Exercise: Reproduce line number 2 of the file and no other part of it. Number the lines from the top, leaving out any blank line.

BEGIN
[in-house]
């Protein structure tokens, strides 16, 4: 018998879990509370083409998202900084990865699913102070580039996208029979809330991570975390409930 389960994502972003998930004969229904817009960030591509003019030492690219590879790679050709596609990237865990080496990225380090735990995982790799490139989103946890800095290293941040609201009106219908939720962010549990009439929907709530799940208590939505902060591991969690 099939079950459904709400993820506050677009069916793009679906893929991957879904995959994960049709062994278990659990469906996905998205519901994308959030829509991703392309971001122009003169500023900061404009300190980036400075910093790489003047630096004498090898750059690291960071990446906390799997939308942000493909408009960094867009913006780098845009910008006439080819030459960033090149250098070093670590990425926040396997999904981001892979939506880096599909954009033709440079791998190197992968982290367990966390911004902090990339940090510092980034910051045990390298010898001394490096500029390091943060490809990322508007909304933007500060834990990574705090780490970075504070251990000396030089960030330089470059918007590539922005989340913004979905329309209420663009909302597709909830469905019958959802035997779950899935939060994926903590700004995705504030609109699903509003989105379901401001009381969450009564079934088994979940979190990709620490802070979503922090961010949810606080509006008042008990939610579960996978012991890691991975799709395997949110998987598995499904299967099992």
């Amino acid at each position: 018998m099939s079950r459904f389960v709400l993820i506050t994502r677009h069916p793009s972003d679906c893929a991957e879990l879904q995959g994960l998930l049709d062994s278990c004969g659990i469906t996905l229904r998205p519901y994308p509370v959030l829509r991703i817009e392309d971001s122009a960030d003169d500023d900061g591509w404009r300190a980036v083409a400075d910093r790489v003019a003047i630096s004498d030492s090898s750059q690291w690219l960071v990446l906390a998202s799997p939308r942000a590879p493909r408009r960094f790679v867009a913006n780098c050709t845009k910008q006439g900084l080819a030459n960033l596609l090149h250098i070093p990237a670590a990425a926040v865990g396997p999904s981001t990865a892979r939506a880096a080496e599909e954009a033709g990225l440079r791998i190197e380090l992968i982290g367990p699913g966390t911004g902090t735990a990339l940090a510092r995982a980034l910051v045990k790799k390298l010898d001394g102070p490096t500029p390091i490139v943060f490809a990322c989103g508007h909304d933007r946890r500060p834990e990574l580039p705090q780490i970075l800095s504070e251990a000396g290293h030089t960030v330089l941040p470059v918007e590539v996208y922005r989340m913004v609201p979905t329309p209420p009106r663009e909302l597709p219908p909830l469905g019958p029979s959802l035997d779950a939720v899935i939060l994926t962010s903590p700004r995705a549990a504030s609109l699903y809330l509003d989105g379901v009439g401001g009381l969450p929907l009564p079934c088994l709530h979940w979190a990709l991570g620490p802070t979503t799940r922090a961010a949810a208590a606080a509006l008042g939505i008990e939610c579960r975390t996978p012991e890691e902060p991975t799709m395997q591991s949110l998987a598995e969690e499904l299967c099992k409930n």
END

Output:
């Protein structure tokens, strides 16, 4: 018998879990509370083409998202900084990865699913102070580039996208029979809330991570975390409930 389960994502972003998930004969229904817009960030591509003019030492690219590879790679050709596609990237865990080496990225380090735990995982790799490139989103946890800095290293941040609201009106219908939720962010549990009439929907709530799940208590939505902060591991969690 099939079950459904709400993820506050677009069916793009679906893929991957879904995959994960049709062994278990659990469906996905998205519901994308959030829509991703392309971001122009003169500023900061404009300190980036400075910093790489003047630096004498090898750059690291960071990446906390799997939308942000493909408009960094867009913006780098845009910008006439080819030459960033090149250098070093670590990425926040396997999904981001892979939506880096599909954009033709440079791998190197992968982290367990966390911004902090990339940090510092980034910051045990390298010898001394490096500029390091943060490809990322508007909304933007500060834990990574705090780490970075504070251990000396030089960030330089470059918007590539922005989340913004979905329309209420663009909302597709909830469905019958959802035997779950899935939060994926903590700004995705504030609109699903509003989105379901401001009381969450009564079934088994979940979190990709620490802070979503922090961010949810606080509006008042008990939610579960996978012991890691991975799709395997949110998987598995499904299967099992």